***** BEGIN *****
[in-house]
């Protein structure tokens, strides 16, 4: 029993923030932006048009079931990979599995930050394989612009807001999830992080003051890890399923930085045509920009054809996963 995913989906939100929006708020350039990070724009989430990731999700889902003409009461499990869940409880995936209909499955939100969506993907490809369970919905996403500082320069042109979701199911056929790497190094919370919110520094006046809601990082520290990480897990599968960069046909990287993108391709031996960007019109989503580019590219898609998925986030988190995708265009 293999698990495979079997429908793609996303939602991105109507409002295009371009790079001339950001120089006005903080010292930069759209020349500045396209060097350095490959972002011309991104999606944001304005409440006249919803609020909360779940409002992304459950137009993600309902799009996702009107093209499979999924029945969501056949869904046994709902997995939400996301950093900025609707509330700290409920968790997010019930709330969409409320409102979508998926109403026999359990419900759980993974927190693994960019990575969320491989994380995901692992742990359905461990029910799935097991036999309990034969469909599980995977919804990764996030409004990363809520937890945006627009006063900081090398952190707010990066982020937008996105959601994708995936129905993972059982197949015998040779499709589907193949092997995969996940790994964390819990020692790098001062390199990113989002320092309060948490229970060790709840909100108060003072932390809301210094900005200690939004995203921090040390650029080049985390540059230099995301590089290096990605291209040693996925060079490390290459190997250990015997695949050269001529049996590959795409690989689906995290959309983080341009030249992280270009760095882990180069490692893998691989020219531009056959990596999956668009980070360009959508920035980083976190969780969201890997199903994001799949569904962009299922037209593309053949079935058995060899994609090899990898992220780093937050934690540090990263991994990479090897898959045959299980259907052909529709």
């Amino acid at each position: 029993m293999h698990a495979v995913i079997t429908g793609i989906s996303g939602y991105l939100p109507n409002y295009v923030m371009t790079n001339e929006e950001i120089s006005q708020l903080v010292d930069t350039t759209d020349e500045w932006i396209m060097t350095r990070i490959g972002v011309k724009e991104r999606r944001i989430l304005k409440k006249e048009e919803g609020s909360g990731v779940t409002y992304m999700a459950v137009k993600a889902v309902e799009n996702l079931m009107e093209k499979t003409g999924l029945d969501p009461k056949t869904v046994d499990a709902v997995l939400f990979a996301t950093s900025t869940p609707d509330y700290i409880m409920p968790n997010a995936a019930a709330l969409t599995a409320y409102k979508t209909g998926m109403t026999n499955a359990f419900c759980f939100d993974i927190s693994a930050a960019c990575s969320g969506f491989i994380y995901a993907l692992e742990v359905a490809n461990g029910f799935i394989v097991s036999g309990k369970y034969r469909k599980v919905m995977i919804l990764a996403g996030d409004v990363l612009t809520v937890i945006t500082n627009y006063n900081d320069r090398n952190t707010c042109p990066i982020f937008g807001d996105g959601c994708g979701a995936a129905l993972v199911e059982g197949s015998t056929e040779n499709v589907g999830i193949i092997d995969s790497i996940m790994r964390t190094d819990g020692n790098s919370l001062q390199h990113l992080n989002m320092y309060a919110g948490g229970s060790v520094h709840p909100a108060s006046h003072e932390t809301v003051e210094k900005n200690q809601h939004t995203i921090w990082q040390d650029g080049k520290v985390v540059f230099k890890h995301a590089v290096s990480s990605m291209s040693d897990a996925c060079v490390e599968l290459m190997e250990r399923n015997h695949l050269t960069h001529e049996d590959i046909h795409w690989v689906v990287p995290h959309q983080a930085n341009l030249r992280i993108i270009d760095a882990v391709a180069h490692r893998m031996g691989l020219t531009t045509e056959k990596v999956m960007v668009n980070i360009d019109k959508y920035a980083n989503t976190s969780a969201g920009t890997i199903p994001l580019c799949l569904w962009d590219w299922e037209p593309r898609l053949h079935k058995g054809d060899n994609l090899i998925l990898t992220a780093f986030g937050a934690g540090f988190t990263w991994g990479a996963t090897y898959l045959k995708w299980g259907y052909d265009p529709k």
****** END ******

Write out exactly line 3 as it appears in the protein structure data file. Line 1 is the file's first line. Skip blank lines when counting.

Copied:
């Amino acid at each position: 029993m293999h698990a495979v995913i079997t429908g793609i989906s996303g939602y991105l939100p109507n409002y295009v923030m371009t790079n001339e929006e950001i120089s006005q708020l903080v010292d930069t350039t759209d020349e500045w932006i396209m060097t350095r990070i490959g972002v011309k724009e991104r999606r944001i989430l304005k409440k006249e048009e919803g609020s909360g990731v779940t409002y992304m999700a459950v137009k993600a889902v309902e799009n996702l079931m009107e093209k499979t003409g999924l029945d969501p009461k056949t869904v046994d499990a709902v997995l939400f990979a996301t950093s900025t869940p609707d509330y700290i409880m409920p968790n997010a995936a019930a709330l969409t599995a409320y409102k979508t209909g998926m109403t026999n499955a359990f419900c759980f939100d993974i927190s693994a930050a960019c990575s969320g969506f491989i994380y995901a993907l692992e742990v359905a490809n461990g029910f799935i394989v097991s036999g309990k369970y034969r469909k599980v919905m995977i919804l990764a996403g996030d409004v990363l612009t809520v937890i945006t500082n627009y006063n900081d320069r090398n952190t707010c042109p990066i982020f937008g807001d996105g959601c994708g979701a995936a129905l993972v199911e059982g197949s015998t056929e040779n499709v589907g999830i193949i092997d995969s790497i996940m790994r964390t190094d819990g020692n790098s919370l001062q390199h990113l992080n989002m320092y309060a919110g948490g229970s060790v520094h709840p909100a108060s006046h003072e932390t809301v003051e210094k900005n200690q809601h939004t995203i921090w990082q040390d650029g080049k520290v985390v540059f230099k890890h995301a590089v290096s990480s990605m291209s040693d897990a996925c060079v490390e599968l290459m190997e250990r399923n015997h695949l050269t960069h001529e049996d590959i046909h795409w690989v689906v990287p995290h959309q983080a930085n341009l030249r992280i993108i270009d760095a882990v391709a180069h490692r893998m031996g691989l020219t531009t045509e056959k990596v999956m960007v668009n980070i360009d019109k959508y920035a980083n989503t976190s969780a969201g920009t890997i199903p994001l580019c799949l569904w962009d590219w299922e037209p593309r898609l053949h079935k058995g054809d060899n994609l090899i998925l990898t992220a780093f986030g937050a934690g540090f988190t990263w991994g990479a996963t090897y898959l045959k995708w299980g259907y052909d265009p529709k």